Dr. Chen Li received his legal education in China, Singapore, the United States, the United Kingdom, France, Germany, and Belgium. His legal research interests include Legal History, Economic Law, Public International Law, Comparative Law, and Human Rights Law. He is currently an associate professorial fellow at Fudan University Law School. He completed his J.S.D degree under the supervision of Professor David Konig at the School of Law and wrote a dissertation titled: A History of Chinese Law Students in the United States in the Late Qing Dynasty (1878-1911). This monograph aspires to be a path-breaking attempt to meticulously trace the beginnings of Western-style legal education and practice in China through the biographies of early Chinese law students in the United States.
“My goal is to take the gift of my unique legal education home and to help shape a new era of law teaching and research in China.”
Time to Reform the Outdated Petitioning System in China
In China rather than having an independent system of courts that follow due process, we employ an outdated petitioning system for dealing with certain grievances. The Chinese petitioning system is the central administrative system with head offices based in Beijing for hearing complaints and grievances from individuals against government officials and agencies. This infamous system has been denounced by human rights organizations and legal scholars as inefficient, ineffective and even cruel.
Most of the cases brought under this system are not resolved satisfactorily. Often, they are referred back to the local government offices where the grievances originated and then are stalled indefinitely. Petitioners continually flood Beijing in hope of reviving their cases.
I observed this system firsthand when assisting in an overseas Chinese petition for the return of property wrongly confiscated by the municipal government. It was during this experience that I observed the ineptitude of the bureaucracy in handling grievances and recognized the deadening impact of an utter lack of coordination between different agencies.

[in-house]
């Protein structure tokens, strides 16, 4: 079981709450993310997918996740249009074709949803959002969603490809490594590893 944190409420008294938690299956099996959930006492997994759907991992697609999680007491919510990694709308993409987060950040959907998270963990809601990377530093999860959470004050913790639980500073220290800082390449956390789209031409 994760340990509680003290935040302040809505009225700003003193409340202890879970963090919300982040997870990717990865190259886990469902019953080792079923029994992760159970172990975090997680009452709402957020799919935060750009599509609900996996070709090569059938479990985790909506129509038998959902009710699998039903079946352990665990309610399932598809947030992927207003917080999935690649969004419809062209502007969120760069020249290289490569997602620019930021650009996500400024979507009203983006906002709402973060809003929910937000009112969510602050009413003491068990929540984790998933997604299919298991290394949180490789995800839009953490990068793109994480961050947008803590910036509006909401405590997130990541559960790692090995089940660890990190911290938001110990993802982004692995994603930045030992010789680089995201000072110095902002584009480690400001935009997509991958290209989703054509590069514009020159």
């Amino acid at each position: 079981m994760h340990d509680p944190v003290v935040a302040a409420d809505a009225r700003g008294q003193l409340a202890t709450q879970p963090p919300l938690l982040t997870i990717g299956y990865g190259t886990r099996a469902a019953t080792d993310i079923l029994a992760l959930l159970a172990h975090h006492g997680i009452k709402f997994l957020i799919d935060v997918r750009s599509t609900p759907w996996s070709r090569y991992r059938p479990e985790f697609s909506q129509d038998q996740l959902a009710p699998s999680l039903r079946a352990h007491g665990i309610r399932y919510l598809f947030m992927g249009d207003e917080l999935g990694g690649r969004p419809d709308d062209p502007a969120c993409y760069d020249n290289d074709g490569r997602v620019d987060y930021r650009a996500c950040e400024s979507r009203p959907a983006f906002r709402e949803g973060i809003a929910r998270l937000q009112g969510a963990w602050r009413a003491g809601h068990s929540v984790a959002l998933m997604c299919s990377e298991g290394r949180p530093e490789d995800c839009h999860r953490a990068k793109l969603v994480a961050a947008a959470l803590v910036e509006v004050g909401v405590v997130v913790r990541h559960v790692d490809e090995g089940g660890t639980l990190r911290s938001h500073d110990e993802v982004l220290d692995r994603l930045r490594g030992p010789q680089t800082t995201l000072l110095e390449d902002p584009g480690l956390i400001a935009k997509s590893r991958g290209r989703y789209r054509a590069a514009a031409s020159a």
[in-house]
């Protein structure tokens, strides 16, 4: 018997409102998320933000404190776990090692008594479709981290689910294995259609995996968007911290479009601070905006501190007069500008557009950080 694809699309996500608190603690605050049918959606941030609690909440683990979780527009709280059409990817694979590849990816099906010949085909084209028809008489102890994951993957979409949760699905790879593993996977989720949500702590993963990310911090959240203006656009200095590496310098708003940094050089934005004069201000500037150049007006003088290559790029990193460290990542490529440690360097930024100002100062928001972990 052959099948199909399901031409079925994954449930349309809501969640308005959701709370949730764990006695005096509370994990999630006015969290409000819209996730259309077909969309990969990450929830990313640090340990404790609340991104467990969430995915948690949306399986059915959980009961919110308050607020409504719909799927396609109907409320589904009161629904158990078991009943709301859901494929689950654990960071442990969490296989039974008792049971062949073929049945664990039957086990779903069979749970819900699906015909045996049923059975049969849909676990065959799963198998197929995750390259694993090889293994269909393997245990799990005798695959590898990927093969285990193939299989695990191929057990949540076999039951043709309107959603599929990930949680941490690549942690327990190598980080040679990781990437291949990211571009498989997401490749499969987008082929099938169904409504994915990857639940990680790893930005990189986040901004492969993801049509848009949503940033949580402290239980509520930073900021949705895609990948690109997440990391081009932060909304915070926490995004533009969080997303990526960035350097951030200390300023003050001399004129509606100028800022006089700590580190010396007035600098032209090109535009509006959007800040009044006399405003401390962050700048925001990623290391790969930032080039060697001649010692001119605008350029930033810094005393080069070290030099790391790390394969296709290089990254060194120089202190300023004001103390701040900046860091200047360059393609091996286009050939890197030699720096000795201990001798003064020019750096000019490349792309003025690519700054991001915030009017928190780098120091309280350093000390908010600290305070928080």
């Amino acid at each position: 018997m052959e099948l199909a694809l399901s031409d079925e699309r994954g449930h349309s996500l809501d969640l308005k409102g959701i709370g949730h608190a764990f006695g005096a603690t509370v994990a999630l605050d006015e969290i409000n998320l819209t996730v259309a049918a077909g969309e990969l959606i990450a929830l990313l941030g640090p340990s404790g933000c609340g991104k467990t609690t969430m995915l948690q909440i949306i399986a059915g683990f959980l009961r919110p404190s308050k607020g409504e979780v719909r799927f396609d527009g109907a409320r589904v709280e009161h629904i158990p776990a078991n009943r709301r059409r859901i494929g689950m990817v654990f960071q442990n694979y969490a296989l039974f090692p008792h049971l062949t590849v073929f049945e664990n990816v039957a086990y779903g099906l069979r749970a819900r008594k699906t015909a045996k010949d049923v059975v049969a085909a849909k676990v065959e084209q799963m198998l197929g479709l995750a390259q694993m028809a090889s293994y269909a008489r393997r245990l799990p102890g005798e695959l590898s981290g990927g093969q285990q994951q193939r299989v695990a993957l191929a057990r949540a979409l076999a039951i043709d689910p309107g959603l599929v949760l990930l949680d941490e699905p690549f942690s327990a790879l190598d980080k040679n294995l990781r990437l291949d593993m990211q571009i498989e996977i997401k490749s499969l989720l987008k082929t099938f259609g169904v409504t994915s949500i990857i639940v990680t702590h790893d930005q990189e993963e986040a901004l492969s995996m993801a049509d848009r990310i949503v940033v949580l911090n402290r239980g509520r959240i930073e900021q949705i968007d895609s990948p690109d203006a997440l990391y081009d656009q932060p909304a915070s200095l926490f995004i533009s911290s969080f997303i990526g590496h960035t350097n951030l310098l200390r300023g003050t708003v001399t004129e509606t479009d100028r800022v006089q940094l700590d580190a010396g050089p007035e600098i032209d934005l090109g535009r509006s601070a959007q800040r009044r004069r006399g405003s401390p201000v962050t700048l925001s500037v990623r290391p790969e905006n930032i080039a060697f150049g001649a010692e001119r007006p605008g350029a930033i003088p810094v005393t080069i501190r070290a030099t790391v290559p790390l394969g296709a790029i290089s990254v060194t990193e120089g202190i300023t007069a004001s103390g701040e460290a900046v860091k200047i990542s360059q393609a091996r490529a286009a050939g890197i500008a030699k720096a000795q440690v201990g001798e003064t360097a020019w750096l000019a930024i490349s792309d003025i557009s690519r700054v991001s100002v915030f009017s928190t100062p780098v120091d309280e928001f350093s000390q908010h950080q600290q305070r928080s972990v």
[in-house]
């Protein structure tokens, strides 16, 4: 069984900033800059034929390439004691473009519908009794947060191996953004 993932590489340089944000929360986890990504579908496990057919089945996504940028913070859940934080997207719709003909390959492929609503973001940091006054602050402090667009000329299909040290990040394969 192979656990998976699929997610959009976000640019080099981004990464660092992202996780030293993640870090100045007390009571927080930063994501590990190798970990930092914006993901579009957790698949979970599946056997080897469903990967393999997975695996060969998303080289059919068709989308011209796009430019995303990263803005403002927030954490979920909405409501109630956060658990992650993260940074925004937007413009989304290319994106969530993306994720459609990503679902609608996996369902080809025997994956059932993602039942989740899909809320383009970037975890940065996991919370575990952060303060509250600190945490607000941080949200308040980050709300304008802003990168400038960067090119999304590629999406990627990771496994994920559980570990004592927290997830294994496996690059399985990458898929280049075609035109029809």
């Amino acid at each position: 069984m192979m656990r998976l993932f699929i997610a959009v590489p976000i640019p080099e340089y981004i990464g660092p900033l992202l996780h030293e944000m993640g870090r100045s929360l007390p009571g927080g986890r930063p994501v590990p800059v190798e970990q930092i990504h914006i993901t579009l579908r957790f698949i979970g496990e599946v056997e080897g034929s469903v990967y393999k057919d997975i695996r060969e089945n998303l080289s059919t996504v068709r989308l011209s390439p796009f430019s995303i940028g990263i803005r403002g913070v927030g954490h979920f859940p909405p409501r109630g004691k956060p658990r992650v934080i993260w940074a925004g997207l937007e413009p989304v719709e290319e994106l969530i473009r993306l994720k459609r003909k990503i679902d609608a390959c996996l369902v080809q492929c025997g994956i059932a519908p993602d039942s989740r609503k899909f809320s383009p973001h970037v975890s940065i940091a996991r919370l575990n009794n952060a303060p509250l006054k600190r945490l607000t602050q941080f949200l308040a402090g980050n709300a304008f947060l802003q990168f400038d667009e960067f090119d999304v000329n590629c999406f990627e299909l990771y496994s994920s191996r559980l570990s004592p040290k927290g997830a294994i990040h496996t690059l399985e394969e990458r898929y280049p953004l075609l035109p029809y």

Rights activists and some prominent Chinese legal scholars have argued for dismantling this system, believing that the correct solution is to promote the rule of law, loosen control of the press and advance large scale political reform.
While I support these ideas, such changes are not likely to happen quickly, leaving thousands of people without a practical way for redress. The strategy I advocate is to:
(1) restructure the petition-handling system so that a department has the needed authority and discretion to enforce disciplinary action, and (2) carefully foster the creation of grassroots public interest organizations to help people resolve their grievances in more
Petition-handling departments should work closely with two powerful Chinese government bodies — the Central Commission for Discipline Inspection of the Communist Party of China and the Organization Department of the Communist Party of China Central Committee. The former is charged with rooting out corruption and malfeasance among Communist Party of China (CPC) cadres and officials. The latter is responsible for making key staffing decisions within the CCP and has an enormous amount of control over personnel.
Most petitions are about corruption and malfeasance by officials. If handling departments are staffed with officials from the discipline arm of the CPC, it could function as an information collection unit to get leads on serious cases to be probed directly by the discipline arm. The organization department could play a key role by making personnel decisions, such as removing or demoting someone found guilty of corruption, sending a strong message to officials. If these two departments work in tandem with the petition-handling departments, grievances are more likely to be resolved rather than ignored or deferred. It would also serve as a deterrent against corruption. I would also recommend establishing several petitioning hubs throughout China that directly report to the central department. This is crucial to mitigate the logjam in Beijing and eliminate the need for petitioners to converge on the capital.
The second step is to foster civic-minded people who are trained in law, public policy, journalism, politics and related disciplines to form grassroots organizations to help petitioners mount more strategic petitions to get fair and reasonable results. Bringing a petition to fruition demands a number of crucial skills, which ordinary Chinese citizens lack. By fostering and promoting public-interest organizations that provide free services to petitioners, they will have access to the thinking and skills needed to craft the best strategies, including garnering publicity and encouraging social outcry for egregious cases.